I didn’t name him. Thomas did. And yes, I think of the tansu in the corner as male, unlike my sewing machines, which are always female. So far as Thomas is concerned, according to Shel Silverstein and Jonny Cash, Sue can be a boy, too.
After looking at tansu in antique shops for years but moving too frequently (and being too poor) to justify owning one, I sort of fell for this one in a way that I shouldn’t have. Yes, he’s strong and attractive, practical and slim, but… oh, let’s just leave it at that. Practical and handsome does it all for me.
I’ve been trying to date and/or locate his area of origin, but to no avail so far. Thomas, having far more carpentry skills than I have, noticed several indications that Sue is probably not as old as I had assumed. I could tell that this tansu wasn’t all that old or special, but I at least figured he was early 20th century. Thomas looked at the construction and hardware, and estimated Sue to be from the 1960s. “It’s still a nice piece,” Thomas said consolingly as I frowned at Sue. It could be worse. Judging by some of the scribbled markings on the wood inside (possibly reclaimed wood so as to look more antique), he at least appears Japanese and not from a Chinese workshop.
The people I bought it from knew nothing of his history, condition, or much else, but they were willing to work with me on the price so I didn’t mind. I believe Sue is a mizuya, or kitchen tansu. These often have screened sliding doors on them, but Sue doesn’t. His construction is solid wood all around. The exterior varnish feels like beeswax, which it likely is. I suspect a little shoe polish was added to darken some areas. Ah, tricks of the antique trade.
The drawer pulls are beautiful. They are hand-forged iron, delightfully rustic, and likely authentic. Inside the drawer, however, one can see flat round nails, terribly modern. The joinery isn’t fancy, but it is sturdy. At least now I know to check for such things in the future.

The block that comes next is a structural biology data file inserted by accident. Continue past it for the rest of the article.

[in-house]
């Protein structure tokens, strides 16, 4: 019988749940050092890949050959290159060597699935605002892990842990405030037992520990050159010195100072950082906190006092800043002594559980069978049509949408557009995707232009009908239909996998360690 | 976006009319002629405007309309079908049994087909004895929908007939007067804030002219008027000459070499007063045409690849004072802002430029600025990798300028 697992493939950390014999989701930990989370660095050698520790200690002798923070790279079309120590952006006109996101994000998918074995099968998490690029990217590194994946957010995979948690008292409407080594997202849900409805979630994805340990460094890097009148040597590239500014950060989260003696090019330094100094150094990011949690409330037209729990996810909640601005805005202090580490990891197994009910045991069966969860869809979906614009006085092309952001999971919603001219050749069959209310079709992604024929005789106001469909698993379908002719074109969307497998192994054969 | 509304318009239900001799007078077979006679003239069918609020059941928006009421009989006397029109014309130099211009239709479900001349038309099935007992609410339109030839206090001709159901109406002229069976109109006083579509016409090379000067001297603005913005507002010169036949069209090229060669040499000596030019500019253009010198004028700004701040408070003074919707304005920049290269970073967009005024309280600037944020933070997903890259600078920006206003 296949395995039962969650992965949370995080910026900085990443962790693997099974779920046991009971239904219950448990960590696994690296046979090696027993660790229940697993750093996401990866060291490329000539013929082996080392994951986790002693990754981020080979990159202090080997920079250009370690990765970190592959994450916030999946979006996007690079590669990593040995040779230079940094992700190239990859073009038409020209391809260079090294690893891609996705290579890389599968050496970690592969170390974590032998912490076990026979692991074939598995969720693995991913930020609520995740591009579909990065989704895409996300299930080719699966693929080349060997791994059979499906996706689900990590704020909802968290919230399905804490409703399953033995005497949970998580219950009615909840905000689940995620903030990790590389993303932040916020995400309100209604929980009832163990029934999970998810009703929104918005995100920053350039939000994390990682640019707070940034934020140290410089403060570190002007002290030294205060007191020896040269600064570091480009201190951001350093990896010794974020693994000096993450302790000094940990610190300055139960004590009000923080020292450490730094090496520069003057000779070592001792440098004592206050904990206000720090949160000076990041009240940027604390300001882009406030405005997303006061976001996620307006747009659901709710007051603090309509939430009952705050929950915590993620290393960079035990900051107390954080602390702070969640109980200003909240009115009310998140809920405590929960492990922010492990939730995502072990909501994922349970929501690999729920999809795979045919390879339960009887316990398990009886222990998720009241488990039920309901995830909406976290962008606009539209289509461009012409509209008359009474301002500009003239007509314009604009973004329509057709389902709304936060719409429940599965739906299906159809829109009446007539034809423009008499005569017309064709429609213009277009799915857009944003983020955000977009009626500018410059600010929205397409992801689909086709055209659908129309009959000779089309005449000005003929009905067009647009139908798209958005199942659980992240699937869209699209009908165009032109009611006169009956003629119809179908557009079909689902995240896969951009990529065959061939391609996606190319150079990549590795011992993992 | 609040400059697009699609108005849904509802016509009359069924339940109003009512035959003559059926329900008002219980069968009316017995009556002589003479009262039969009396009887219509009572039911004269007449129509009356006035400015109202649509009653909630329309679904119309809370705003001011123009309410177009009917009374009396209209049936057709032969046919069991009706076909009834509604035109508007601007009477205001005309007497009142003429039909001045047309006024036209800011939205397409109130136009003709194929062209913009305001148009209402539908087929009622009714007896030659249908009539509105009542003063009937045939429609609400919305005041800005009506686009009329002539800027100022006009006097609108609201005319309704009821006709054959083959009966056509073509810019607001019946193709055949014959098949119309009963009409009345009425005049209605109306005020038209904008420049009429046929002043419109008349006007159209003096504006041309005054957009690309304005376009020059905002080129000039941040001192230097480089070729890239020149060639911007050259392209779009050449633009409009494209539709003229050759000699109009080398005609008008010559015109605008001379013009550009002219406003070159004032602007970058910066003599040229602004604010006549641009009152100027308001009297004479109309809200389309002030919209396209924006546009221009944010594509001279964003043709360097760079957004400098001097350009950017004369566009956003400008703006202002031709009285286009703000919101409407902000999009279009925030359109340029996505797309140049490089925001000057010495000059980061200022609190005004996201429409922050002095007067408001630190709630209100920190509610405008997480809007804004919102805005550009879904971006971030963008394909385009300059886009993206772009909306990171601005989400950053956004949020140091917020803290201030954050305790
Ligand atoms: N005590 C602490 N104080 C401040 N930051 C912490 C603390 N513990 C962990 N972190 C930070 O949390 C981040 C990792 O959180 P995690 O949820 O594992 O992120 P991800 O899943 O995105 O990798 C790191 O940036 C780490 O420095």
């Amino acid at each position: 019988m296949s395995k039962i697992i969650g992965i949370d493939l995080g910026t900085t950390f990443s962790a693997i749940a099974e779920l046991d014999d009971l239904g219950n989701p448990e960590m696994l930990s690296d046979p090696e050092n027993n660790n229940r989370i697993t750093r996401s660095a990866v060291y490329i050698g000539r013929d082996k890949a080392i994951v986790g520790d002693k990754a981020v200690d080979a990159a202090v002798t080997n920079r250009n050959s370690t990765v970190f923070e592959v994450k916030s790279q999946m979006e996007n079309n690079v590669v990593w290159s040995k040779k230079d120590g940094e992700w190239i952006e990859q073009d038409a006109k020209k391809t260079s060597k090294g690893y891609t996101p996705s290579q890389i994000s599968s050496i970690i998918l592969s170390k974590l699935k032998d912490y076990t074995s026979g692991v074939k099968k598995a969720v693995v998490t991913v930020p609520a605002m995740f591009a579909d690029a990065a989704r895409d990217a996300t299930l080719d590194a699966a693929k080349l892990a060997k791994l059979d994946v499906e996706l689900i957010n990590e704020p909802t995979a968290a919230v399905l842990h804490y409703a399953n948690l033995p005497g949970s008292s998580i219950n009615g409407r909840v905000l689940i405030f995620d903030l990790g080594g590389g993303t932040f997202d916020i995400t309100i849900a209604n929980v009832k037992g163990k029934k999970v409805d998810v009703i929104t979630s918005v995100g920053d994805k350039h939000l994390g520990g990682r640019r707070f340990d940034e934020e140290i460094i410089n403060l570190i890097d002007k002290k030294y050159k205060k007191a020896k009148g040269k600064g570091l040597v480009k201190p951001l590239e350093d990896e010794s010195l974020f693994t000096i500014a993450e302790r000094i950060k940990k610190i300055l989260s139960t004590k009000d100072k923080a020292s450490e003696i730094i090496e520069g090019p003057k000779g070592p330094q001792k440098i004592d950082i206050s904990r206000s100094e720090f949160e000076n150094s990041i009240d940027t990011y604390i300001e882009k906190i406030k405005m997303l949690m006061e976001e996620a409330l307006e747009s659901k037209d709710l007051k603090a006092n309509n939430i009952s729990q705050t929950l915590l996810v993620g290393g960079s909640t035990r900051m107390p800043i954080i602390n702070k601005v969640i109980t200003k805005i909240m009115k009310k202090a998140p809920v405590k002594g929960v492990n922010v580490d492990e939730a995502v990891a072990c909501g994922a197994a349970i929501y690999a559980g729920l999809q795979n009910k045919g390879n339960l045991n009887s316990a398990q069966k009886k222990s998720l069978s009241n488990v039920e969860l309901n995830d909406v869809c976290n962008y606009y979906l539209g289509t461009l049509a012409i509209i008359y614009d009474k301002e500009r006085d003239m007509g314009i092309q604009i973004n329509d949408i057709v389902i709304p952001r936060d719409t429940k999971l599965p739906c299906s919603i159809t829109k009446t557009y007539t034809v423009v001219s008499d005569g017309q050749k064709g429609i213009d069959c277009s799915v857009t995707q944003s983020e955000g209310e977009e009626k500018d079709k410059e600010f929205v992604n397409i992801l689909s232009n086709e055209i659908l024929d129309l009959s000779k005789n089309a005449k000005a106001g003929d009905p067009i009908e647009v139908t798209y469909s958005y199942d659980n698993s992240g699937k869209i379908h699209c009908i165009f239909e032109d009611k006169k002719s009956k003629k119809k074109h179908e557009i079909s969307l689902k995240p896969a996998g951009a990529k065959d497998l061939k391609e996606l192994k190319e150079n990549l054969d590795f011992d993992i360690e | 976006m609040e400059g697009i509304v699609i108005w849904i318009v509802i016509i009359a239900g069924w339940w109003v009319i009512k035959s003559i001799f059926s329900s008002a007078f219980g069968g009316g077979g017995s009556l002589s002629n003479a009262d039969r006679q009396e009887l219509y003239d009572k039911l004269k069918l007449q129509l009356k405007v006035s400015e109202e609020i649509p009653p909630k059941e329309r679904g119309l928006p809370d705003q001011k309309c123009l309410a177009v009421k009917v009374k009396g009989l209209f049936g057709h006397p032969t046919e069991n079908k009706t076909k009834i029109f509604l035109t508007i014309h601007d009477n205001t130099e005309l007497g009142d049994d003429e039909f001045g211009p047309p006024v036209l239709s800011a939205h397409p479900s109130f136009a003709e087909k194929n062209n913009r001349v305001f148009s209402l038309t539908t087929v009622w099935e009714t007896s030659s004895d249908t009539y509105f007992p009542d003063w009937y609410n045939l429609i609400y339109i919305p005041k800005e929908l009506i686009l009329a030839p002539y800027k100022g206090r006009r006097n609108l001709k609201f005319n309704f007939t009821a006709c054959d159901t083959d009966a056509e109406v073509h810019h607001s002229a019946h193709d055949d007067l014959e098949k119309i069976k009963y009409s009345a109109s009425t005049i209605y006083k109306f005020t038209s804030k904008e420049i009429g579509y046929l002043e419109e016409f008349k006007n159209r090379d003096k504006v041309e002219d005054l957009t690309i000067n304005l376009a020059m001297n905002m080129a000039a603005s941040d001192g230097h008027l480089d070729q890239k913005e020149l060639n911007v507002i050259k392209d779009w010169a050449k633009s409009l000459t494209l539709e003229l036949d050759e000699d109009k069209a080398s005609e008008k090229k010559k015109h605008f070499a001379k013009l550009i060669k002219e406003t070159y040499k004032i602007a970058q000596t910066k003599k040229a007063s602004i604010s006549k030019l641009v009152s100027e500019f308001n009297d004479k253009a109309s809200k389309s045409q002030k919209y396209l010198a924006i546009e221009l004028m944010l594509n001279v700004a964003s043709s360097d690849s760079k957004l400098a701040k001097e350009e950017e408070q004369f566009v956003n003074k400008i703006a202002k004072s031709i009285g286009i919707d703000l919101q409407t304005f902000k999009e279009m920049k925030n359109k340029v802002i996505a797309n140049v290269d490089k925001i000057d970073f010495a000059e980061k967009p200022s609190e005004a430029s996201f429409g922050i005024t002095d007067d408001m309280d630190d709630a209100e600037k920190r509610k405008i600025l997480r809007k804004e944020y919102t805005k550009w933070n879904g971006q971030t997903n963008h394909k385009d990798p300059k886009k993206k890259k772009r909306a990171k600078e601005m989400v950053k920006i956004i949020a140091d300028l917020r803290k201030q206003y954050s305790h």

The exterior finish is light and fairly plain. Inside it has been antiqued to look old and dark, but the job wasn’t very well done, which makes the antiquing even more obvious. Shelves were added at some point, which definitely aren’t original or even done very well. They are functional and removable, which isn’t so bad.
What sold me on this tansu was how beautifully the doors slide. I’ve seen several tansu in Japanese antique shops here in the San Francisco area that had sticky, rough-sliding doors, which simply won’t do.
Right now I’m not sure whether I want to keep Sue for the long-term or not. I think that as far as starter tansu go, he’s a good one, but I’d like to move up to something else in the future. For now he’s holding down the corner and keeping my secrets within his seemingly modest depths–there is far more storage space available here than at first appears!
Do you have any antique-hunting stories or advice to share? I’d love to hear it!
2 Comments Add yours
Hi! I have a very unique and irreplaceable Tansu. A hybrid of a Fanu-Dansu and Sendai among other regions. It’s been authenticated by David Jackson who says he’s never seen one like it. I’d like to ask you some questions if you don’t mind
Sure! I’m intrigued.